For many folks, visiting the Kotel is emotional, meaningful and – more than anything – private. In fact, the single most common experience people have at the Western Wall is inherently personal – putting a kvittel, or note in between its ancient ashlar stones. Whether you’re a believer or not, the simple act of writing a small note, folding it up, and shoving it deep into the cracks is the closest we get to talking to God. But what happens to all those requests, prayers and hopes? Where do they go? Is the Kotel just an ever-expanding archive of notes? And, if so, how doesn’t it run out of space?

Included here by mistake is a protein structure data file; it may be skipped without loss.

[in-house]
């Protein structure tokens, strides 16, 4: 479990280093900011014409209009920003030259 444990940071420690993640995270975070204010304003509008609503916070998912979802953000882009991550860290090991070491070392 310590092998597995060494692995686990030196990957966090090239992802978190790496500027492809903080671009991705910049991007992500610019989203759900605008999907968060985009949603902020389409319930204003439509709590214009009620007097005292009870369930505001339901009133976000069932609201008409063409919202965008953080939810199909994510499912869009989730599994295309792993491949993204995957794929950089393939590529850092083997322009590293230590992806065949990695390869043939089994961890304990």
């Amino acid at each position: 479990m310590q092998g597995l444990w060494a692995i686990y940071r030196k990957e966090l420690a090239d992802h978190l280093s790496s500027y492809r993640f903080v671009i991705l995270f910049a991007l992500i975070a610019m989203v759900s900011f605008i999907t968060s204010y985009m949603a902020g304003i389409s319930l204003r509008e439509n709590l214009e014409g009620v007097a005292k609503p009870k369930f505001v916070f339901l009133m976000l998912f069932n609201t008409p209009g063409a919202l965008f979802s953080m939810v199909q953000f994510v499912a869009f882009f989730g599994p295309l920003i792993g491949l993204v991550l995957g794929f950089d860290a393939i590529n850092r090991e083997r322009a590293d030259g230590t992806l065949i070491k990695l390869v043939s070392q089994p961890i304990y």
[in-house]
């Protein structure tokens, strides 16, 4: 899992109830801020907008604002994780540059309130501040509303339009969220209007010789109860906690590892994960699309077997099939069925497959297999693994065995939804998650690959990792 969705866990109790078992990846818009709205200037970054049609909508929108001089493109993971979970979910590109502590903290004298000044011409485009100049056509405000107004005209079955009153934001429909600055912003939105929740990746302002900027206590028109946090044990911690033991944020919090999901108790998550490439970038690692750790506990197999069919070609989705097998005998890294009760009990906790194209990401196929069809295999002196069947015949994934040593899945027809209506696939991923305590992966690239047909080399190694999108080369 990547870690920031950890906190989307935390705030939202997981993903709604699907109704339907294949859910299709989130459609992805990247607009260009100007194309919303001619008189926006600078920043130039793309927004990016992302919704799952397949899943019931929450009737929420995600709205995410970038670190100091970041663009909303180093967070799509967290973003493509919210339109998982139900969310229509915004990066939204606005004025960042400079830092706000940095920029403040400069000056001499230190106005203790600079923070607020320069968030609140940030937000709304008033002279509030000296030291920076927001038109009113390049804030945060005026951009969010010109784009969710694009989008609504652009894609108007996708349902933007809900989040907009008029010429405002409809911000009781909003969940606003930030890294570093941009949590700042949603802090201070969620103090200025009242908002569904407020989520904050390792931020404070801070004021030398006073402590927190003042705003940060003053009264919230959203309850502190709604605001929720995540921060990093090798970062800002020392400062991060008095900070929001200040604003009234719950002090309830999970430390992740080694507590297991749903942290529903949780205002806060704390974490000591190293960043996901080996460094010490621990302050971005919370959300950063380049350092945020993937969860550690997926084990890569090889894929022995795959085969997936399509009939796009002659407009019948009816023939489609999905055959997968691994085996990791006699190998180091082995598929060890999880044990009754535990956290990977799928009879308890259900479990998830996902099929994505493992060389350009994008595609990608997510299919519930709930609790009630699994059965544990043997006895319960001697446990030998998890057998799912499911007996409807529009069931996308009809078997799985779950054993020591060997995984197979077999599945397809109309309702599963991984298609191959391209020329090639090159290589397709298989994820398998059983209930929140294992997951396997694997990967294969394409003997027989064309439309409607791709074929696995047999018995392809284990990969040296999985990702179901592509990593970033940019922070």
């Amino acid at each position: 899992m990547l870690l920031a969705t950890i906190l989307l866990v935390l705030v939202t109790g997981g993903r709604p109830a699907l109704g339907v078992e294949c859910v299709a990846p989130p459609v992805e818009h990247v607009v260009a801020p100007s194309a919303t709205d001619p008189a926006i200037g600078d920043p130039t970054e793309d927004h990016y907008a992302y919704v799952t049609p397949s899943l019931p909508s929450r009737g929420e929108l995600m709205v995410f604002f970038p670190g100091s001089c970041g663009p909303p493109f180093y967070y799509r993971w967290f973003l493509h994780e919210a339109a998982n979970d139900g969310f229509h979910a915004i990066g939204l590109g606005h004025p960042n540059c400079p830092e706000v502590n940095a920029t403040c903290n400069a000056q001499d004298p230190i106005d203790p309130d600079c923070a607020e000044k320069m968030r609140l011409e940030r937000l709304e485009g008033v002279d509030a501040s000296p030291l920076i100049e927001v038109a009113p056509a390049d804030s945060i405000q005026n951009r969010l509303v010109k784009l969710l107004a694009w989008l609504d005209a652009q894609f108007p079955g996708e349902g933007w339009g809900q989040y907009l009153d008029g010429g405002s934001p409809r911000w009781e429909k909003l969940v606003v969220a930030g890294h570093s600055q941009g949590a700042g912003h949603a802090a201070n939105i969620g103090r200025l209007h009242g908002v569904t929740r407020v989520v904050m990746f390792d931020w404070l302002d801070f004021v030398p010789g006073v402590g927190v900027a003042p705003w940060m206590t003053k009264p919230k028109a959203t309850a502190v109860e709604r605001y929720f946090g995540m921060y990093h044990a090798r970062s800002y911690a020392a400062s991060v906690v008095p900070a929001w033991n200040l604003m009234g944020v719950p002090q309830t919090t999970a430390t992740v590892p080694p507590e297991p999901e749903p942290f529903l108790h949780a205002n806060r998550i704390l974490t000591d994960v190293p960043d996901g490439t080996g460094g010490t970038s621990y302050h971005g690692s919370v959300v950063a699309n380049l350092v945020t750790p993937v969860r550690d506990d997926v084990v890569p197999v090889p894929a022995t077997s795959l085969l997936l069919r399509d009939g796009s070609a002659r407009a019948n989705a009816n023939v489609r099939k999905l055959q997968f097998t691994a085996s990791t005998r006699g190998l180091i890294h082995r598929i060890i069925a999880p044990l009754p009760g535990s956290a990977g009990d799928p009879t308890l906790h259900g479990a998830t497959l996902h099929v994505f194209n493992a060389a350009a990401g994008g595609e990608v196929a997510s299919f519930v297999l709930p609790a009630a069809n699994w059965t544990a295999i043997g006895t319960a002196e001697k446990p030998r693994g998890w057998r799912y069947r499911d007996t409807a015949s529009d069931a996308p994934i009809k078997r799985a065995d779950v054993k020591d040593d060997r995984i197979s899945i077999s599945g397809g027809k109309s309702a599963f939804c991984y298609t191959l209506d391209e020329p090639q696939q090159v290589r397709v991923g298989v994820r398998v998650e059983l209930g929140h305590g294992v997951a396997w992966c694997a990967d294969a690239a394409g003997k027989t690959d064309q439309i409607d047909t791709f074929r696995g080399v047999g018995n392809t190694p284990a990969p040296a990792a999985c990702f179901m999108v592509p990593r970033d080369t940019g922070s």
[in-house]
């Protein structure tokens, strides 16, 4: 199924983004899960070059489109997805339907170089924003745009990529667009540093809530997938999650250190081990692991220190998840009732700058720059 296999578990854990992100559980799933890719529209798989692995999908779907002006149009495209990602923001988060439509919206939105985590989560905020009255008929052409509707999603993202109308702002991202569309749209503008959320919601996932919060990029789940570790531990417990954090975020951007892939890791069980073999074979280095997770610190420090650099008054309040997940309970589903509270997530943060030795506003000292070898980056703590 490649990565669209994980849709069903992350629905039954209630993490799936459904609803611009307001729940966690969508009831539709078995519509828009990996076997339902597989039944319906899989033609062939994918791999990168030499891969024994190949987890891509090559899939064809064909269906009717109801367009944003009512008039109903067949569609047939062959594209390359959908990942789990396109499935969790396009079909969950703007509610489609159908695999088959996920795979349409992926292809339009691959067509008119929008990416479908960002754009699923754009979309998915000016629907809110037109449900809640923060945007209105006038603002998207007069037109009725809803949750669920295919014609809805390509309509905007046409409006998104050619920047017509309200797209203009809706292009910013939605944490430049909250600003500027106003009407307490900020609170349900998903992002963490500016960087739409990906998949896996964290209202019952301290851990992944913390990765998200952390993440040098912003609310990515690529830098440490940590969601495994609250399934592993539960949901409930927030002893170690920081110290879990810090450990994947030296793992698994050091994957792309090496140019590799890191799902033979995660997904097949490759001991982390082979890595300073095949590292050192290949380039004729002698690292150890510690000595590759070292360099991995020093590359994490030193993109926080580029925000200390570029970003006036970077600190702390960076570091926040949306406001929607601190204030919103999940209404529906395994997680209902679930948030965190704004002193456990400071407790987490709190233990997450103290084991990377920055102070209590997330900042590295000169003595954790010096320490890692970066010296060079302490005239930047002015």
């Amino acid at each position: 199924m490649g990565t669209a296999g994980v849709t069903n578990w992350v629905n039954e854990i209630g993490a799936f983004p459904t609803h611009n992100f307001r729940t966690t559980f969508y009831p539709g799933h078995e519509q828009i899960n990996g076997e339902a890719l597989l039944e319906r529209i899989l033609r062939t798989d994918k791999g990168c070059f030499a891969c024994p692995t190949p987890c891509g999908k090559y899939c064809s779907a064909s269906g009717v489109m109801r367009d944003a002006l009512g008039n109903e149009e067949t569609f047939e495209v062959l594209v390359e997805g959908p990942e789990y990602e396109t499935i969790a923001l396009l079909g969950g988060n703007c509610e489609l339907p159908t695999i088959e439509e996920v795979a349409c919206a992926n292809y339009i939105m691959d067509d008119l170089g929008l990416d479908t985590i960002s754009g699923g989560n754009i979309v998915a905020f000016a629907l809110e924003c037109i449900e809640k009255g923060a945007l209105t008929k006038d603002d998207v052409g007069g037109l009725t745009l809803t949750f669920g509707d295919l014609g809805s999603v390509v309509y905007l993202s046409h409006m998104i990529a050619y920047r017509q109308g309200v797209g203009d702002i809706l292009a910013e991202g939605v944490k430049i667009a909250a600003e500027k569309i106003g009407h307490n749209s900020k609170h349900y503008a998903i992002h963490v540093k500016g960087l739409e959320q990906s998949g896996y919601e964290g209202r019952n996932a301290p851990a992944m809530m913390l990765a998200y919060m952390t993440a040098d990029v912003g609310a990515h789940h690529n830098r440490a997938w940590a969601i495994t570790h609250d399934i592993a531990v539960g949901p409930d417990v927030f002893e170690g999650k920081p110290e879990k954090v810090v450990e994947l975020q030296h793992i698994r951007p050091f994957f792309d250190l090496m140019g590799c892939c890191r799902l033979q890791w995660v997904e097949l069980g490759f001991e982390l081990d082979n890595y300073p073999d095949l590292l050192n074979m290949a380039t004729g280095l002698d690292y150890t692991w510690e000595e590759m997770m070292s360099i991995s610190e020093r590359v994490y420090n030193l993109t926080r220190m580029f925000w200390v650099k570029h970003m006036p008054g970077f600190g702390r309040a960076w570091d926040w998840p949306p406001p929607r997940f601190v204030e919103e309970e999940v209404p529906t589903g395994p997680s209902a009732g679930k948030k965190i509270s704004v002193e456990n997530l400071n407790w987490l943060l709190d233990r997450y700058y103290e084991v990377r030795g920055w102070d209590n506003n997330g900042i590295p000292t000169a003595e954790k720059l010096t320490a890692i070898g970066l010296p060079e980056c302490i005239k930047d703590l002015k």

The short answer is the Rosh HaShanah cleanup. But while reporting on this peculiar semi-annual ritual, producer Yoshi Fields discovered that a cleanup can be much more than just a cleanup. It offered him an opportunity to rethink the story he was told about Israel, and evaluate how reality measured up to myth.
This ”short” is also our first listener drive of the season. If you feel that the show adds something to your life, if you feel that it captures unique aspects of the crazy human tapestry called ‘Israel,’ please consider opening your hearts and making a donation today.
Music by Blue Dot Sessions, arranged by Joel Shupack with help from Yochai Maital. The end song is Shlomi Shaban’s Hebrew cover of Leonard Cohen’s “Hallelujah“. The original lyrics were translated by Kobi Meidan.
This special was produced by Zev Levi and James Feder, and mixed by Sela Waisblum.
Thanks to Judah Kauffman, who first had the idea for the story, and to Chaim Waxman, Shlomo Ben-Chaim and Lee Eshel Rubinstein.